Urban planning, land use, development, sports, professional sports, Baltimore Colts, Baltimore Orioles, baseball, stadiums, Baltimore, Maryland legal history
Buildings, like people, have lives all their own. They have beginnings, middles, ends, and even good and bad years. This project is a study of a building known by many names, including Venable Park, Mud Stadium, The Great White Elephant of 33rd St., The Old Gray Lady, and the World’s Largest Outdoor Insane Asylum, although for most of its life it was officially referred to as Memorial Stadium, located in Baltimore, Maryland.
The story of Memorial Stadium is really the story of those in the community that surround it. As the use and popularity of the Stadium grew, so too did the annoyances associated with living near the 20th century Baltimore landmark. Memorial Stadium would become and is most known as the home of both the professional baseball and football teams of Baltimore, the Orioles and the Colts. However, before professional sports teams labored under the lights of the Old Gray Lady, the Stadium was home to some of the most important collegiate football games in the United States, and used as a gathering place for community events and symphonic concerts.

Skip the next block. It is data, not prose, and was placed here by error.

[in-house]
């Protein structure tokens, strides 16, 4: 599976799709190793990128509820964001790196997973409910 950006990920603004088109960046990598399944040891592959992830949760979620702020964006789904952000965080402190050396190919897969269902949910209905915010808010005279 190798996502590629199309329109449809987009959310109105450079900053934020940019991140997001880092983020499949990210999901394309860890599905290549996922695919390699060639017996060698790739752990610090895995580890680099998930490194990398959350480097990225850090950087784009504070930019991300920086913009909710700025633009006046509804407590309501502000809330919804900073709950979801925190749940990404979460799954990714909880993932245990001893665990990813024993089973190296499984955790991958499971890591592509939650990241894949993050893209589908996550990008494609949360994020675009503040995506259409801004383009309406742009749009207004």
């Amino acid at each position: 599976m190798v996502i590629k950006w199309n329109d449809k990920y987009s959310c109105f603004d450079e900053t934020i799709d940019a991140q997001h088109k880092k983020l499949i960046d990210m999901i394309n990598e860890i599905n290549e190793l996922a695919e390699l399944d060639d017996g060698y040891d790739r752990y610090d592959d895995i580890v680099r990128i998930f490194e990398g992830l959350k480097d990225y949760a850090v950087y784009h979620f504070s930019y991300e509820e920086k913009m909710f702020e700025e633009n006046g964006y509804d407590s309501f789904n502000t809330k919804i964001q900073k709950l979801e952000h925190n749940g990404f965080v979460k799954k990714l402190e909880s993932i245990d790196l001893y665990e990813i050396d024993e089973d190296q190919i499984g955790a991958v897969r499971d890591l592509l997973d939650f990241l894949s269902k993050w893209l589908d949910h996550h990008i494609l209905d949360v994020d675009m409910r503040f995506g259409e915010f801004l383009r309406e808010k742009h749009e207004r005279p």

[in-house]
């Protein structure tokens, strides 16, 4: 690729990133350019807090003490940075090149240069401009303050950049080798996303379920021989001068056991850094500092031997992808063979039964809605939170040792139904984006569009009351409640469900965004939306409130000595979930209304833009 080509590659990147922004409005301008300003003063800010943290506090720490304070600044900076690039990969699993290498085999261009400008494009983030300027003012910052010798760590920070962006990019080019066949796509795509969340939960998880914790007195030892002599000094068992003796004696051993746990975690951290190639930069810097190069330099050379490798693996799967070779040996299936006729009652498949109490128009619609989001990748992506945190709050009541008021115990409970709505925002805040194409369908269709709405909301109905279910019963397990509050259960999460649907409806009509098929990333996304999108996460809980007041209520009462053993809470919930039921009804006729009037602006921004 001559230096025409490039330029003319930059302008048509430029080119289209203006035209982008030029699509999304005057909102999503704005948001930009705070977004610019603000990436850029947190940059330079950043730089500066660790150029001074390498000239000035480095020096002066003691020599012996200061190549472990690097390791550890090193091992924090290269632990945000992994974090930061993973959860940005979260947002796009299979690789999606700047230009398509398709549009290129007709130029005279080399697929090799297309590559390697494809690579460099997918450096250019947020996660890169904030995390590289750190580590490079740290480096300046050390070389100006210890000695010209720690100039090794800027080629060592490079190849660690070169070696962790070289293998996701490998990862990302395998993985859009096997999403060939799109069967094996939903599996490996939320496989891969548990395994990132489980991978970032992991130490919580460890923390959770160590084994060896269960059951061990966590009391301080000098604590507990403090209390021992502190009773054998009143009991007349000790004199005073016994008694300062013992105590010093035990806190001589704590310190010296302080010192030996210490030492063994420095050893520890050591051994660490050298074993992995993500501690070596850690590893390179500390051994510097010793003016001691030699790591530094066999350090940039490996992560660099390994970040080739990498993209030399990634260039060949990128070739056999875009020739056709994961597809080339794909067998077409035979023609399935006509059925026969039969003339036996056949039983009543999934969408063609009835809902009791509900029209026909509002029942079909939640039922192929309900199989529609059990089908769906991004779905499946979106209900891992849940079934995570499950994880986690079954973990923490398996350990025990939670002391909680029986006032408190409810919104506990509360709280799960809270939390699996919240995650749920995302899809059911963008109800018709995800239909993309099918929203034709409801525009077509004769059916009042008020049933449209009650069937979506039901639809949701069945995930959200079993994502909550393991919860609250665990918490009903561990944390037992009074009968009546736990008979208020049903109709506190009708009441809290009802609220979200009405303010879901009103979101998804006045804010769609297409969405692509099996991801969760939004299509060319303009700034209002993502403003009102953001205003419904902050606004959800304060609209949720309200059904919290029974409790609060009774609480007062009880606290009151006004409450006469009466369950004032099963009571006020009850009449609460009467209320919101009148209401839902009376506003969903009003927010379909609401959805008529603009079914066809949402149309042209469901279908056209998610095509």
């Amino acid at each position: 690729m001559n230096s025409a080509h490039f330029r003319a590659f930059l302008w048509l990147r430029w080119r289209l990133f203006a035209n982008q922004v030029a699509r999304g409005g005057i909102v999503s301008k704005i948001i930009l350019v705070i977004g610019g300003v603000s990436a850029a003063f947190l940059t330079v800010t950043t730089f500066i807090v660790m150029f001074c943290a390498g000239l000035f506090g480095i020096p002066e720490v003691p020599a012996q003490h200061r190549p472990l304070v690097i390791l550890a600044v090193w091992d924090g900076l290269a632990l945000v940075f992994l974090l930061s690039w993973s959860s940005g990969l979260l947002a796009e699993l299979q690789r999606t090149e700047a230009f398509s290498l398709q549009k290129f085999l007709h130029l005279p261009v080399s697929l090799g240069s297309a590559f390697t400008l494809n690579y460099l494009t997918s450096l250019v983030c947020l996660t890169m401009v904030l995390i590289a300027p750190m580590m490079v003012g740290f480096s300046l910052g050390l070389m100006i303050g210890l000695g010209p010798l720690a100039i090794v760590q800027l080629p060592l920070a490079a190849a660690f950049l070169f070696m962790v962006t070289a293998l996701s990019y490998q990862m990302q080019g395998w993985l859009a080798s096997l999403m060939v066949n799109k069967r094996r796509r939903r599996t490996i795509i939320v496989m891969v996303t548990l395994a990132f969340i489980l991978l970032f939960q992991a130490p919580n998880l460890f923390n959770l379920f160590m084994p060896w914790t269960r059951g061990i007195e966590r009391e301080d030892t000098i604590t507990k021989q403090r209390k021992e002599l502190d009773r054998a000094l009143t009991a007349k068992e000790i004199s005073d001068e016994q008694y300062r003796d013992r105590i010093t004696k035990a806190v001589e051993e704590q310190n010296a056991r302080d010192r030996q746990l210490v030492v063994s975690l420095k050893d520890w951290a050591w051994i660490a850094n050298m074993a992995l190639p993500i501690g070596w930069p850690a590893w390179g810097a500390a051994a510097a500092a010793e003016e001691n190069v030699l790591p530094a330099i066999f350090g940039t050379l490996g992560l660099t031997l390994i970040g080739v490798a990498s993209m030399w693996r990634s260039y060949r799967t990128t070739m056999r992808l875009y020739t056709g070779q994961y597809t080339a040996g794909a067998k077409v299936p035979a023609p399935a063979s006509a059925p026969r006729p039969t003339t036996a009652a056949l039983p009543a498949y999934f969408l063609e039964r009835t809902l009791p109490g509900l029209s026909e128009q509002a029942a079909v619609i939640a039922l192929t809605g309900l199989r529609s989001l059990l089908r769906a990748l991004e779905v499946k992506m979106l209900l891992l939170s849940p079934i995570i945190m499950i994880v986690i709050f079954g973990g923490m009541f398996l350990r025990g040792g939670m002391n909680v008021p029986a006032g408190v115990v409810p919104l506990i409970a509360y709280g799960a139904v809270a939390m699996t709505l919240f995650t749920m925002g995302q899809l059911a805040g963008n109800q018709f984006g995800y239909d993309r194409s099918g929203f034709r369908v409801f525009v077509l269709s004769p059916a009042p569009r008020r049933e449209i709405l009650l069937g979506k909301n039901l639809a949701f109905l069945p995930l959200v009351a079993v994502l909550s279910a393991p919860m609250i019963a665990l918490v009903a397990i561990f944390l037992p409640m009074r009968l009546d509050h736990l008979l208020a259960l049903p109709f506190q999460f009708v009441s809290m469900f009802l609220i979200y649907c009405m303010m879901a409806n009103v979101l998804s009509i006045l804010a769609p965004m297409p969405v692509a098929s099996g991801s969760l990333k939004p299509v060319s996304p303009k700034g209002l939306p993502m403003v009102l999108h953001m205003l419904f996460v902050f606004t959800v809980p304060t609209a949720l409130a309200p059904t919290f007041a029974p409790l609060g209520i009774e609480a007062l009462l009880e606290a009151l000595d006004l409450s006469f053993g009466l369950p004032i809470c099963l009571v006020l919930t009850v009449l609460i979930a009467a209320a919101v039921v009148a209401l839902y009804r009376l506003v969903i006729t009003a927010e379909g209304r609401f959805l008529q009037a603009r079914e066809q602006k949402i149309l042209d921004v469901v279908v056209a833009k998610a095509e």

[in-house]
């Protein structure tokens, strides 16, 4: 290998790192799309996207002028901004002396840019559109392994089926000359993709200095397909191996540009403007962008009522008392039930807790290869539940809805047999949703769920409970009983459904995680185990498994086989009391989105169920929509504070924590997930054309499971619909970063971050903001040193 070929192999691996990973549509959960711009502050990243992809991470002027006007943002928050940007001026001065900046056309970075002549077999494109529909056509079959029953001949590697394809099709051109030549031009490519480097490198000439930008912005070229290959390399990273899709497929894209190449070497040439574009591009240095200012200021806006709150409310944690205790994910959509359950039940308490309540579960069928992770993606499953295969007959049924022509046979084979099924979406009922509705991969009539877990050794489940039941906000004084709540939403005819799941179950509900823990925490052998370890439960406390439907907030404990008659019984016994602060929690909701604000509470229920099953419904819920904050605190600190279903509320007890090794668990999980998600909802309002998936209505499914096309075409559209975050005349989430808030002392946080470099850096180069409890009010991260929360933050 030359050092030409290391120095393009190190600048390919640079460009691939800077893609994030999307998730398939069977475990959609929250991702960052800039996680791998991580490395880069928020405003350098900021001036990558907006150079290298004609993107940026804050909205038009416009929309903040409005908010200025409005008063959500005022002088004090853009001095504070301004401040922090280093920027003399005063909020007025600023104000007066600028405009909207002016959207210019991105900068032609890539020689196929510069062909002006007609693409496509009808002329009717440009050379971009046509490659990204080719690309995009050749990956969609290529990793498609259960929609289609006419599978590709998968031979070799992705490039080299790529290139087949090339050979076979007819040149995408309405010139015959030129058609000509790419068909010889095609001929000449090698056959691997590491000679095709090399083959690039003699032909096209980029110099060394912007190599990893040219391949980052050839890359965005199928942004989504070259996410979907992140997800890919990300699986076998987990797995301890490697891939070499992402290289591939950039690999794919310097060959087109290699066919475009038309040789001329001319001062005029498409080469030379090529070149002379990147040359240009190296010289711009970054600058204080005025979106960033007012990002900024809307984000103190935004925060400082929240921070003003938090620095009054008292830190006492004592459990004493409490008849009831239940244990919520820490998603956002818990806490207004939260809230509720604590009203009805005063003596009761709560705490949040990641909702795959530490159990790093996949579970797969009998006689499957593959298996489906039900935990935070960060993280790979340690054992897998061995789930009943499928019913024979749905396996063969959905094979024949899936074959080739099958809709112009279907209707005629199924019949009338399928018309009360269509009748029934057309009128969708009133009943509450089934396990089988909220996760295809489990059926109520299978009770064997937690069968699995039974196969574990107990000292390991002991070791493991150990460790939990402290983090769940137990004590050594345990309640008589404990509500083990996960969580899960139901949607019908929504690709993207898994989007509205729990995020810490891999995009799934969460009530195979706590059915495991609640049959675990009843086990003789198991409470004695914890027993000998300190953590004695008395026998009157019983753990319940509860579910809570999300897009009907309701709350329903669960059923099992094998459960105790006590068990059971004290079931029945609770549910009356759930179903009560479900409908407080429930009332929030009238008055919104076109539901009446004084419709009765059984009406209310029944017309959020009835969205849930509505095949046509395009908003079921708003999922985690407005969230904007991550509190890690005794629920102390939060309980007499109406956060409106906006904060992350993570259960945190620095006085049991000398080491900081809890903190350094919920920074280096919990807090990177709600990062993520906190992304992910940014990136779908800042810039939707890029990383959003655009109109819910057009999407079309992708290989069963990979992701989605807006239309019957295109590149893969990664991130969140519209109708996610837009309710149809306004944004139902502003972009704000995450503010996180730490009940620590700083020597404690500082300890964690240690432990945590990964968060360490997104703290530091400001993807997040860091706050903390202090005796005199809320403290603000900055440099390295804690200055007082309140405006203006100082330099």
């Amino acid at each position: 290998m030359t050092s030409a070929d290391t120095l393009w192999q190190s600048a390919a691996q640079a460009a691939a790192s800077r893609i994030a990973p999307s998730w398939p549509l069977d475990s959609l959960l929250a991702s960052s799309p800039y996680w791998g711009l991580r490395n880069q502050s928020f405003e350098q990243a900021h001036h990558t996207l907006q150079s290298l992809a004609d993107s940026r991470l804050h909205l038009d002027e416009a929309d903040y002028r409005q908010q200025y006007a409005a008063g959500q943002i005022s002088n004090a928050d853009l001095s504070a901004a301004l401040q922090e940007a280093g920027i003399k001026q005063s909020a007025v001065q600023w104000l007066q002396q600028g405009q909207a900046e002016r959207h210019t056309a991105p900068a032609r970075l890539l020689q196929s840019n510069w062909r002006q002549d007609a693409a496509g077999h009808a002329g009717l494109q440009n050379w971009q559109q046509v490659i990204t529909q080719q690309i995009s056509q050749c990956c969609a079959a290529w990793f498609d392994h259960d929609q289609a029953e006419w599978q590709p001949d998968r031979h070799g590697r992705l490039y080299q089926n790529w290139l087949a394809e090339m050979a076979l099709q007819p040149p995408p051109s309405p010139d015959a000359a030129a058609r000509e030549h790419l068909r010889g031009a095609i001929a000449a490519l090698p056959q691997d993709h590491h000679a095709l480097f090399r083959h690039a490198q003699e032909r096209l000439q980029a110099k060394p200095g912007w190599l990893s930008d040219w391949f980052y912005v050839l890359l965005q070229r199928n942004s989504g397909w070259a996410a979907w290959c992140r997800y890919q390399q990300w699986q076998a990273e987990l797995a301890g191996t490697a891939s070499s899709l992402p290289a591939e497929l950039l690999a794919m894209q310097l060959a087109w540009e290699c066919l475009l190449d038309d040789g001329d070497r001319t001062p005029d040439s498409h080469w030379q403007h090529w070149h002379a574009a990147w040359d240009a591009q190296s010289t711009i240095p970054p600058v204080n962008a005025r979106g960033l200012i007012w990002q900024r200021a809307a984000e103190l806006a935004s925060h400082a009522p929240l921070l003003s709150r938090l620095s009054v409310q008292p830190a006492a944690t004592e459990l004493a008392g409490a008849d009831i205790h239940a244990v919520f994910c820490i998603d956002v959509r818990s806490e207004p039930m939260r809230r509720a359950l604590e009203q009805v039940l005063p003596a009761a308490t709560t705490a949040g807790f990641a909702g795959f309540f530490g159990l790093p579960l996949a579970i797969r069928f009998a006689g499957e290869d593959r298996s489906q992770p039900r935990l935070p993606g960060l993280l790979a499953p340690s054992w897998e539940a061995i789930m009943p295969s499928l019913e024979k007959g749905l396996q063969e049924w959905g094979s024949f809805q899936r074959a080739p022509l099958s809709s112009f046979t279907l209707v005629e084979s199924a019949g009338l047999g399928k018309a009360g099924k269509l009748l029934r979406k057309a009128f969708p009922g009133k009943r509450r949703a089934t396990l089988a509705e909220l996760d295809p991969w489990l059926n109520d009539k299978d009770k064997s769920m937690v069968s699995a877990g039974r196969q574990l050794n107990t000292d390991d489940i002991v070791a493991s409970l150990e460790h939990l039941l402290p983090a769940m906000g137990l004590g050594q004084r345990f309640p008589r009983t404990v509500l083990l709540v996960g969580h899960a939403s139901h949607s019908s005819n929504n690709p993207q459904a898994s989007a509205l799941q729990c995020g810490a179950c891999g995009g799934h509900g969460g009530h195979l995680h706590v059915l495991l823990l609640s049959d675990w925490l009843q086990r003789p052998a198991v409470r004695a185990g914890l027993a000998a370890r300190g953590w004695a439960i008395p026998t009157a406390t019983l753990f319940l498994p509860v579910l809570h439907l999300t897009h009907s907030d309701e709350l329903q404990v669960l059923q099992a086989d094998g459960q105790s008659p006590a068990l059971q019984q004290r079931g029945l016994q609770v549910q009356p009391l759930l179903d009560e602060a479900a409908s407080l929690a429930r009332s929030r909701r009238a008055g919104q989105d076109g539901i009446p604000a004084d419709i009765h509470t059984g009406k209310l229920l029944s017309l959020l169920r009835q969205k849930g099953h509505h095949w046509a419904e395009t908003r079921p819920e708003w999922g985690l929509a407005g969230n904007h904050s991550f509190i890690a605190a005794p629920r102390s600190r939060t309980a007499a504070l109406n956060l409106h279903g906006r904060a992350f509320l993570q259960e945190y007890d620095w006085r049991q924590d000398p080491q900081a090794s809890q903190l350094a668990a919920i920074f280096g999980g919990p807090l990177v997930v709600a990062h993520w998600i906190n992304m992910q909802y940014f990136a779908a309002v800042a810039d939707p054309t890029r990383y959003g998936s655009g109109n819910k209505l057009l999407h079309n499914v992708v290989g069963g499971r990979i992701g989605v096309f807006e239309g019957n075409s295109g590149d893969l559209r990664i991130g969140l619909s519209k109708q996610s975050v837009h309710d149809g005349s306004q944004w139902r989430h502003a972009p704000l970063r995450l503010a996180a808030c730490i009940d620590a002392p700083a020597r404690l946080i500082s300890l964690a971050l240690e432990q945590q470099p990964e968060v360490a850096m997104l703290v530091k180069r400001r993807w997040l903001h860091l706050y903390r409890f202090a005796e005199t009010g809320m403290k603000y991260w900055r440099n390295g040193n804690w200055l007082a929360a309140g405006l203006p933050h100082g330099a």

This shift in use from civic-based events and the occasional college football game, to almost exclusive professional sports use spurned consternation and complaints from those that called the surrounding neighborhood home….
Land Use Law | Law | Legal History
Digital Commons Citation
Vardon, Jordan, "Green v. Garrett: How the Economic Boom of Professional Sports Helped to Create, and Destroy, Baltimore’s Memorial Stadium" (2010). Legal History Publications. 22.